Transit Volunteers Gear Up to Make Muni Better in 2016

logoAmazingly, it was only 2010 when a bunch of regular Muni riders, fed up with unreliable, dirty, and overcrowded trains and buses, got together to form the San Francisco Transit Riders Union (SFTRU). But it now has an impressive list of accomplishments and is striving for more, according to Andy Bosselman, a spokesman and volunteer.

Streetsblog caught up with Bosselman at a coffee shop on Sansome off Market Street. The middle-aged founder of a skin care company is typical of advocates working with the group—years ago he took a side interest in urban planning and was blown away by the simple accomplishments he saw in cities such as Portland, Montreal, and Paris. “Montreal created protected bike lanes with the kind of cheap concrete barriers you see at the end of parking spots,” he said, wondering why such simple improvements are so hard to come by in San Francisco.

The group is chaired by Thea Selby, Principal of Next Steps Marketing. She is Vice President of the Board of Trustees of the City College of San Francisco and a member of the California High Speed Rail Board. Peter Straus, who heads up SFTRU’s transportation task force, is called the “Head Transit Ninja” by Bosselman. But its overall board and membership is as diverse as Muni’s riders.

One focus of SFTRU is the Van Ness BRT, which will run two miles from Mission Street to Lombard. As Bosselman explained, the project will reserve a lane for buses to increase speed, reliability, and capacity. It also requires removing some older trees that are “at the end of their lives and diseased.” Local residents, not familiar with the project, objected to removing the trees. SFTRU helped get the message out that new trees will be planted, resulting in a net gain. And it pushed to assure the BRT plan uses center lanes, instead of slower, curbside lanes.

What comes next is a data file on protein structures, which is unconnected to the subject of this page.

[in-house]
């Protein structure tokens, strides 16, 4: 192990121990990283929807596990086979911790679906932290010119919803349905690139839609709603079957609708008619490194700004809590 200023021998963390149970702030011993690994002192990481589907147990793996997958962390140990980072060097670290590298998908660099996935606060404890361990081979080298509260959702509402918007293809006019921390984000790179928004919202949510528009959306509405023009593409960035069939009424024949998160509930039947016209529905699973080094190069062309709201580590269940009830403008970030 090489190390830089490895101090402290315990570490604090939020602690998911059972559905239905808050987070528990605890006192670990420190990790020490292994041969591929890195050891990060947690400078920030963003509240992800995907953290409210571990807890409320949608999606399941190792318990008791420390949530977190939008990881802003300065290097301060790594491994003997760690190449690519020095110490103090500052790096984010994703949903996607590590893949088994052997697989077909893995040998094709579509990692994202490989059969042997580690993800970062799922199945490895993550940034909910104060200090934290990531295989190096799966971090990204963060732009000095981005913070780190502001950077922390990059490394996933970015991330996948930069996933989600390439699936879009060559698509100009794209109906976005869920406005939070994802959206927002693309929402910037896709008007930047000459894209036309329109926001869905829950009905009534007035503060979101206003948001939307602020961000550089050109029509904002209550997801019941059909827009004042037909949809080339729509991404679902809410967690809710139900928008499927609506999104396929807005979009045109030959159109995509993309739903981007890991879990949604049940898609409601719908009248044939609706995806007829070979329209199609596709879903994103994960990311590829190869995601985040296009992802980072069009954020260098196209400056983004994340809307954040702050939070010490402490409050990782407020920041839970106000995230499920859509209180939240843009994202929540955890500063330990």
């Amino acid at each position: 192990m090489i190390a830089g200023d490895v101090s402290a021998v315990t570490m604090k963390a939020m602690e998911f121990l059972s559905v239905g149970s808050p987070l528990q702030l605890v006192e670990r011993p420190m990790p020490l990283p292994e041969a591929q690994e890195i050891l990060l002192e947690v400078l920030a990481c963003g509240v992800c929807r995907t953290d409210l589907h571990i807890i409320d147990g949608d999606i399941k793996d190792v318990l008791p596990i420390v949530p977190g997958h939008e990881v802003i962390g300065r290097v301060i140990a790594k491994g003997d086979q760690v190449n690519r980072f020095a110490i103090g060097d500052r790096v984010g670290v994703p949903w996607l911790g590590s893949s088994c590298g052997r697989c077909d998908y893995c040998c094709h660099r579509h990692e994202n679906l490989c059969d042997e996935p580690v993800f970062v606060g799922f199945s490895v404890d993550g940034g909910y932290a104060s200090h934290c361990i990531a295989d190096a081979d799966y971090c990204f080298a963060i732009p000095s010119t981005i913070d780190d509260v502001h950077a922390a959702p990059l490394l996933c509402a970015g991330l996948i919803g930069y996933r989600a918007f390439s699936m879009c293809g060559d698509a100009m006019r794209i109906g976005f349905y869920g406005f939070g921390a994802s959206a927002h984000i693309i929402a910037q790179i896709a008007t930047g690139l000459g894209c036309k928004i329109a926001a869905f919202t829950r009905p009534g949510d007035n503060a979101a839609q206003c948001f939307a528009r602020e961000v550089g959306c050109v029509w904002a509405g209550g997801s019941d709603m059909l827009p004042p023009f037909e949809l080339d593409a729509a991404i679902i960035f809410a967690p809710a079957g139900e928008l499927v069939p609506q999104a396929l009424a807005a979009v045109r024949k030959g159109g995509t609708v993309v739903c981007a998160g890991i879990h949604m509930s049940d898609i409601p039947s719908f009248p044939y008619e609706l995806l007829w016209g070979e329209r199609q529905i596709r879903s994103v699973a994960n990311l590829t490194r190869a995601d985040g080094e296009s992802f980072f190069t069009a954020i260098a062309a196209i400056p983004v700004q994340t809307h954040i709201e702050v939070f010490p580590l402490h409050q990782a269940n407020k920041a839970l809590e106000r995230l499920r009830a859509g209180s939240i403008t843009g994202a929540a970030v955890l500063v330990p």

In June of 2015, the group launched its 22-day Muni Challenge, which pressed politicians to use Muni themselves and document their rides with photographs and Twitter posts. Each day of the challenge represented one of the 22 years since the voters passed 1993’s Proposition AA, which required city officials to ride Muni several times a week, something most have not done.

“If you’re going to be making decisions about transit, you really need to know what it’s actually like. Not what it’s like in theory, but what it’s actually like,” said Christof Spieler of the Houston Metro’s board of directors in an Atlantic article called “Why the People in Charge of Transit Systems Should Be Required to Actually Ride Transit.”

It seems obvious: if our leaders ride transit, they see its faults, and are in a better position to correct them. And, not surprisingly, the politicians who ride transit the most are most active in improving Muni. And those who don’t, well, aren’t.

Bosselman hopes that by continuing to pressure politicians to ride, they’ll see and hopefully fix more of Muni’s faults, such as “three N-Judahs in a row, outbound,” he explained. “Why can’t they switch those trains to different lines so they’re not bunching?”

So what’s next for SFTRU’s volunteer transit ninjas?

“We’re trying to figure out what to focus on in 2016,” he said. “Will we do something similar to the Muni challenge? Or are we going to choose a different campaign?” One thing’s for sure, they want to improve fundraising and reach out to a broader coalition, he explained.

And they want to hear from you. What are your thoughts on where Muni can improve? Comment below. Or if you’re a transit geek, volunteer, said Bosselman. Even if you’re not a transit geek and just want to see Muni get faster and be more reliable, “we want you too.”


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